If the Medley doesn't give you a rush, check for a pulse. Instrumentally, this is the greatest band of all time at its peak and even the weakest tracks (Maxwell, Octopus's Garden) are delightful in their own way. It's really quite staggering how many good songs are on this thing.

1970s

Led Zeppelin - Houses of the Holy (1973)

The LP really came into its own in this decade and Zeppelin has to represent the form at its zenith. Incredible production, songwriting and instrumentation here with a ceaseless reservoir of variety. IV is closer to perfection, but the vibrant creativity of Houses puts it over the top for me. As exhilarating a journey as the decade had to offer and it only takes 40 minutes.

1980s

Prince - Sign O The Times (1987)

This takes the 80s much for the same reason that Houses took the 70s. I've heard this record dozens of times and it never stops giving. Every listen offers something new. 80 minutes of Prince at his best and even the "filler" tracks reveal a brilliant new facet to this genius musician. Doesn't hurt that he was lyrically on another level during this period.

1990s

Radiohead - OK Computer (1997)

Achtung Baby and Loveless have legit claims to being the best album of the '90s, but this is possibly the most perfect album I've ever heard. Flawless record, from its suffocatingly warm production to keen modernist lyrical insights, to its skillful melding of the human and the electronic, the latter of which would soon swallow them whole. It's an unintended concept album that continues to haunt and captivate.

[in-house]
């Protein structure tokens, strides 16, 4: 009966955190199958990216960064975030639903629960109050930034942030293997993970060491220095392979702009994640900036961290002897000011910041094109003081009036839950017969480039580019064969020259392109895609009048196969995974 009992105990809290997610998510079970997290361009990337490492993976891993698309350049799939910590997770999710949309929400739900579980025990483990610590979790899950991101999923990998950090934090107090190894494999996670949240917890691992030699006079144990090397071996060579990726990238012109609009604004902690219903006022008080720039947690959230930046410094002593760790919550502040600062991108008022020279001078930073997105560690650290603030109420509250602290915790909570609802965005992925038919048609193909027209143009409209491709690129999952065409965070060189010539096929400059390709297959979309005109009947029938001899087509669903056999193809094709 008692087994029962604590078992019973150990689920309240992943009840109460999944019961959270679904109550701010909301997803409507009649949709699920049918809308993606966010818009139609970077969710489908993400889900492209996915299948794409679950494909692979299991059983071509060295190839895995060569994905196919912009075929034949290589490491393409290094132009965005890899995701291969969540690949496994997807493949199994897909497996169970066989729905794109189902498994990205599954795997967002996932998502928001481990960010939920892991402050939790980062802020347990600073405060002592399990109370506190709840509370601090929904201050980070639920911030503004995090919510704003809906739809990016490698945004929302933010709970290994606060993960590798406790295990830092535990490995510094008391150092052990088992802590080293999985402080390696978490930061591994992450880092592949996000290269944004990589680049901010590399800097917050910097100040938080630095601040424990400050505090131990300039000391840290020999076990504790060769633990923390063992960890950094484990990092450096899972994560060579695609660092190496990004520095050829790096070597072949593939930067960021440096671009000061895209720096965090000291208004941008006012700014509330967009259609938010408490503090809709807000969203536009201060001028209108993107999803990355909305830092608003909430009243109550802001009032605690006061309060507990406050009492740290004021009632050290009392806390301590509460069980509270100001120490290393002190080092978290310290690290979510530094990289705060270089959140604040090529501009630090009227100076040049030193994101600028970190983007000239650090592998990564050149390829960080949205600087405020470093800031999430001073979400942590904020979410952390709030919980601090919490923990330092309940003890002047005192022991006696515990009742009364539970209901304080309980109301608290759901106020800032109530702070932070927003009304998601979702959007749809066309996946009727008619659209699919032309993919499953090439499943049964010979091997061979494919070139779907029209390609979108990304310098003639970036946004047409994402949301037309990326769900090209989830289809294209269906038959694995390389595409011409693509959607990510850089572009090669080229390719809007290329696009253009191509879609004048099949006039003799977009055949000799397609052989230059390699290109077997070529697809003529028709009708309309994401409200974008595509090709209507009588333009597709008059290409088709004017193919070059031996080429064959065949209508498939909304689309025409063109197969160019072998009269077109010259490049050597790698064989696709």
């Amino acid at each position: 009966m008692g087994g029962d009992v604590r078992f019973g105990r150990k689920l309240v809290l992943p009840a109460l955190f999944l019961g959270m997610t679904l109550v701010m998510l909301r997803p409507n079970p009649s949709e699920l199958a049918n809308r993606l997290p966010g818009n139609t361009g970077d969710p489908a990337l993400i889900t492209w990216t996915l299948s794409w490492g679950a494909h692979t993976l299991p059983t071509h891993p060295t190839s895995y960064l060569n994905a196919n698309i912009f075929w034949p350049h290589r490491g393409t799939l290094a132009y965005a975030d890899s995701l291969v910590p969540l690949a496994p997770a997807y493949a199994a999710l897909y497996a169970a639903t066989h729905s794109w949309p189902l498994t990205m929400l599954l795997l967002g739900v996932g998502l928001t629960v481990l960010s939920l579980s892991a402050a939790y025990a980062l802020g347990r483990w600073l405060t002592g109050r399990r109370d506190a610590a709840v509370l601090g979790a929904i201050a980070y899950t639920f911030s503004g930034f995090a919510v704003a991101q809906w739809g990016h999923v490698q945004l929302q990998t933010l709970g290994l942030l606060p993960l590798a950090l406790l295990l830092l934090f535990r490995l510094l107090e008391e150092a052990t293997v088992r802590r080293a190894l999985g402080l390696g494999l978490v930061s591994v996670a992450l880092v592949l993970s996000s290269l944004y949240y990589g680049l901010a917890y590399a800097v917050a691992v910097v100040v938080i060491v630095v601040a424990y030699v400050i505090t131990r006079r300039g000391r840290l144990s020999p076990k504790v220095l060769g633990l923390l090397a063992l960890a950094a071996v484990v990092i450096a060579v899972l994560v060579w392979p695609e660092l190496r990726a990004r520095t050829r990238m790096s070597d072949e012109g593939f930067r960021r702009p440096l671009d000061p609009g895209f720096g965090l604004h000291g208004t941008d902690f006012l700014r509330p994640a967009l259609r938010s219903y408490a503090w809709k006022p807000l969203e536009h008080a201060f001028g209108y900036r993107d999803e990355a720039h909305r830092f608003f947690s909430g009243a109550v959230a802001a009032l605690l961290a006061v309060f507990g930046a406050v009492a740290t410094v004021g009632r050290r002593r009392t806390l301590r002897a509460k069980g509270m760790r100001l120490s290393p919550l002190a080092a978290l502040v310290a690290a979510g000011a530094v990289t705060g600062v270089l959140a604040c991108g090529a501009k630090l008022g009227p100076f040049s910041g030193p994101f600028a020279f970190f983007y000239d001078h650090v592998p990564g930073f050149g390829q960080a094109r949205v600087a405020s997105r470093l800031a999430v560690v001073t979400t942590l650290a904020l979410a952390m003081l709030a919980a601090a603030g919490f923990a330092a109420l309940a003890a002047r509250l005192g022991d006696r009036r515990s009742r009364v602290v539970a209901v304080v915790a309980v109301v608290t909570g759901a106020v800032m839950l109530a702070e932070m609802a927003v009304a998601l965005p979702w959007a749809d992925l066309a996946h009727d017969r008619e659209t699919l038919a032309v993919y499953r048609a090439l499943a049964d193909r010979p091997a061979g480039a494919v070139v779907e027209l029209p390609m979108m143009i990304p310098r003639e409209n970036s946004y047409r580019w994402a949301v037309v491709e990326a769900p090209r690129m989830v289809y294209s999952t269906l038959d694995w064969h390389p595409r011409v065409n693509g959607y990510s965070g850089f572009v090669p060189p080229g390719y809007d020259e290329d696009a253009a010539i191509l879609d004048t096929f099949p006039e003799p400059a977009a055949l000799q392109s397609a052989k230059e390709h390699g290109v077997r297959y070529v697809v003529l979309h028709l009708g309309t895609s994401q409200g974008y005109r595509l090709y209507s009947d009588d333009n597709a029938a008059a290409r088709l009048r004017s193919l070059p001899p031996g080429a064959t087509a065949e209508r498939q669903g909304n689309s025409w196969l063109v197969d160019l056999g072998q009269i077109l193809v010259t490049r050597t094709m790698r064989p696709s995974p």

2000s

Arcade Fire - Funeral (2004)

Win Butler has taken to proselytizing in recent years, but on his band's debut his songwriting comes across as humble in word yet breathtakingly ambitious in scope. Everything about this record is outsized in sound, production and instrumentation, yet the emotions being communicated are accessible to everyone in earshot.

2010s

Kanye West - My Beautiful Dark Twisted Fantasy (2010)

Much like Funeral above, this is a record that skillfully balances intimate disclosure of personal turmoil with larger than life ambition. But whereas Funeral scrapes the sky to escape suffering, MBDTF transcends through confidence. It's a staggering, breathtaking musical masterclass that takes its genre to new heights, all while giving us a perplexing glimpse into the mind of a remarkably talented but flawed individual.
Thanks LemonMelon. Your choice of Frank Sinatra's In The Wee Small Hours was brilliant. I really enjoy this record late at night with a glass of red wine.

Solid list and thanks for participating.
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Old 05-19-2015, 07:42 PM   #5
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1950s: Not many legitimate choices, to be honest. You either go the jazz route or the pop vocal route, and as impressive as Sinatra's conceptual approach to album recording goes, Kind of Blue is a landmark, influential recording that rightfully has a place as one of the best-selling albums of its genre. It's not my favorite Miles album (Bitches Brew) but it's certainly one that I've returned to time and time again. Certainly those partial to Coltrane could go for Blue Train or Giant Steps, but I don't find either of those as rewarding as Kind Of Blue, which happens to have Coltrane playing on it anyway, as well as Bill Evans and Cannonball Adderley. That's one hell of a lineup.